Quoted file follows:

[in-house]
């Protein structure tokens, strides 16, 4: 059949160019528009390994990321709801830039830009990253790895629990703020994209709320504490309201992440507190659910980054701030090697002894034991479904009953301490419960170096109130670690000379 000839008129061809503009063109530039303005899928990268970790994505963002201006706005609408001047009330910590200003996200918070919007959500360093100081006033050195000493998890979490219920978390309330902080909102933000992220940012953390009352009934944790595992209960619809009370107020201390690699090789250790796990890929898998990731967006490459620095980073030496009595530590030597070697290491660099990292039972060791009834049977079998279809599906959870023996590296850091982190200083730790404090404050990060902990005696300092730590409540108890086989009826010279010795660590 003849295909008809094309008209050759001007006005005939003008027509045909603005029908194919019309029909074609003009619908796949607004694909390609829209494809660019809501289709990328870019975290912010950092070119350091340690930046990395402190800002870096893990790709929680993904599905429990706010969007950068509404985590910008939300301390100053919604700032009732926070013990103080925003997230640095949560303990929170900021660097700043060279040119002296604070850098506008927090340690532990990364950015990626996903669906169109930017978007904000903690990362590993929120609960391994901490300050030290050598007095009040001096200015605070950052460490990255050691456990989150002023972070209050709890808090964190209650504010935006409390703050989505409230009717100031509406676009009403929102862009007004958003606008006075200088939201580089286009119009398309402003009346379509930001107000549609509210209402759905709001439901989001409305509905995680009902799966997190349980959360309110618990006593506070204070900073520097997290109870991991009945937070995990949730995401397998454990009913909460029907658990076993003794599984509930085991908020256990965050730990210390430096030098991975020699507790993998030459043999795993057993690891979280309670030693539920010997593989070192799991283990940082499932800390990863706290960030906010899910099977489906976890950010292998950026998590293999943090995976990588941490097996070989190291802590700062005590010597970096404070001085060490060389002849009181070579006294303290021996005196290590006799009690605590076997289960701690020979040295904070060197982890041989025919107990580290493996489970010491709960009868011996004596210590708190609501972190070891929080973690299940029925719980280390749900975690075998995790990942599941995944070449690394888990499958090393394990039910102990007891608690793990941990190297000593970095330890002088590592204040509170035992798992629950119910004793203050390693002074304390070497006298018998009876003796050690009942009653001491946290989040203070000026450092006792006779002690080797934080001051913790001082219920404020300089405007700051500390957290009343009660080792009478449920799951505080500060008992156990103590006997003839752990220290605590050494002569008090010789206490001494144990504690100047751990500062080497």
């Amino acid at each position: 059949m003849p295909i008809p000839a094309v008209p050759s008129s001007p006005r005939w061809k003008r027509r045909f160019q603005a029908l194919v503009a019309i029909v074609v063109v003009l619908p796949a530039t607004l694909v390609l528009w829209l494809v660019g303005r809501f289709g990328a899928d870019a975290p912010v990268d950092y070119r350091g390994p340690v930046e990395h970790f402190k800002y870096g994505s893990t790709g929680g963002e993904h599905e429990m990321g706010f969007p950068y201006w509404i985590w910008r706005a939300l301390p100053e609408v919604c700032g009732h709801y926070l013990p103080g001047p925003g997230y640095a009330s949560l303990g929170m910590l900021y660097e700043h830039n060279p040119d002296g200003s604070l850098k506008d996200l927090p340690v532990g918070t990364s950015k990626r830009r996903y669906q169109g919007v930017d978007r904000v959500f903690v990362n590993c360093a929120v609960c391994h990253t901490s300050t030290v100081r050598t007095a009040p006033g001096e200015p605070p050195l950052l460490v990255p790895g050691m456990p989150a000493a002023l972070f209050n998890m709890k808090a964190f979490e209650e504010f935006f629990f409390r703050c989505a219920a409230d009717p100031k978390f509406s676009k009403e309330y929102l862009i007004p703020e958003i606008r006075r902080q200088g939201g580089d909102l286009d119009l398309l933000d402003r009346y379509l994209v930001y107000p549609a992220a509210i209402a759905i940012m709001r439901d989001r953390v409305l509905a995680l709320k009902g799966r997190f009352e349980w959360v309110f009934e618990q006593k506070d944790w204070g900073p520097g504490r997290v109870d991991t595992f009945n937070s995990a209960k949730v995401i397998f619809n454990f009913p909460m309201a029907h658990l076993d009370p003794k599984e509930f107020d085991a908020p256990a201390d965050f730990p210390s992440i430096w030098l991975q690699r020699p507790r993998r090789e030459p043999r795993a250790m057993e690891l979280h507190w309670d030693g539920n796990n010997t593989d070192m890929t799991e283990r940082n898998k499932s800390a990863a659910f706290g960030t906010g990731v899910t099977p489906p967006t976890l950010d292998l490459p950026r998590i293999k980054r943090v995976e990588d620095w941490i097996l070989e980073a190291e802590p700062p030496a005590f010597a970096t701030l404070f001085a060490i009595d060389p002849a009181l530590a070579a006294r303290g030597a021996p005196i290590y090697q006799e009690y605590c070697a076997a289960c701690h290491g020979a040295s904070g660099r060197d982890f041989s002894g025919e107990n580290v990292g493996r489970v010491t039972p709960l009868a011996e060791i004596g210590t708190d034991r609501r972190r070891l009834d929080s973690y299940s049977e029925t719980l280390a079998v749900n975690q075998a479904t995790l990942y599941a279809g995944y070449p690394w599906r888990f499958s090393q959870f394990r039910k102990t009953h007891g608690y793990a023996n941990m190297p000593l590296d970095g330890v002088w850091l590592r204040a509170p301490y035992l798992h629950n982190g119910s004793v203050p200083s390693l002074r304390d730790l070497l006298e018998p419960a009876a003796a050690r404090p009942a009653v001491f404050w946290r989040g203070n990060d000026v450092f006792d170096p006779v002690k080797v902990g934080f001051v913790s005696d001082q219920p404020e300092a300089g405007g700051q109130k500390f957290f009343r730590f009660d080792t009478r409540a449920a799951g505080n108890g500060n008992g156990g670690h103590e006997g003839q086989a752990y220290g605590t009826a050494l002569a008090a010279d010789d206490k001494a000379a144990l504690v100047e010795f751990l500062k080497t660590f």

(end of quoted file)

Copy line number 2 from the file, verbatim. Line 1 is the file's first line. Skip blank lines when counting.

């Protein structure tokens, strides 16, 4: 059949160019528009390994990321709801830039830009990253790895629990703020994209709320504490309201992440507190659910980054701030090697002894034991479904009953301490419960170096109130670690000379 000839008129061809503009063109530039303005899928990268970790994505963002201006706005609408001047009330910590200003996200918070919007959500360093100081006033050195000493998890979490219920978390309330902080909102933000992220940012953390009352009934944790595992209960619809009370107020201390690699090789250790796990890929898998990731967006490459620095980073030496009595530590030597070697290491660099990292039972060791009834049977079998279809599906959870023996590296850091982190200083730790404090404050990060902990005696300092730590409540108890086989009826010279010795660590 003849295909008809094309008209050759001007006005005939003008027509045909603005029908194919019309029909074609003009619908796949607004694909390609829209494809660019809501289709990328870019975290912010950092070119350091340690930046990395402190800002870096893990790709929680993904599905429990706010969007950068509404985590910008939300301390100053919604700032009732926070013990103080925003997230640095949560303990929170900021660097700043060279040119002296604070850098506008927090340690532990990364950015990626996903669906169109930017978007904000903690990362590993929120609960391994901490300050030290050598007095009040001096200015605070950052460490990255050691456990989150002023972070209050709890808090964190209650504010935006409390703050989505409230009717100031509406676009009403929102862009007004958003606008006075200088939201580089286009119009398309402003009346379509930001107000549609509210209402759905709001439901989001409305509905995680009902799966997190349980959360309110618990006593506070204070900073520097997290109870991991009945937070995990949730995401397998454990009913909460029907658990076993003794599984509930085991908020256990965050730990210390430096030098991975020699507790993998030459043999795993057993690891979280309670030693539920010997593989070192799991283990940082499932800390990863706290960030906010899910099977489906976890950010292998950026998590293999943090995976990588941490097996070989190291802590700062005590010597970096404070001085060490060389002849009181070579006294303290021996005196290590006799009690605590076997289960701690020979040295904070060197982890041989025919107990580290493996489970010491709960009868011996004596210590708190609501972190070891929080973690299940029925719980280390749900975690075998995790990942599941995944070449690394888990499958090393394990039910102990007891608690793990941990190297000593970095330890002088590592204040509170035992798992629950119910004793203050390693002074304390070497006298018998009876003796050690009942009653001491946290989040203070000026450092006792006779002690080797934080001051913790001082219920404020300089405007700051500390957290009343009660080792009478449920799951505080500060008992156990103590006997003839752990220290605590050494002569008090010789206490001494144990504690100047751990500062080497």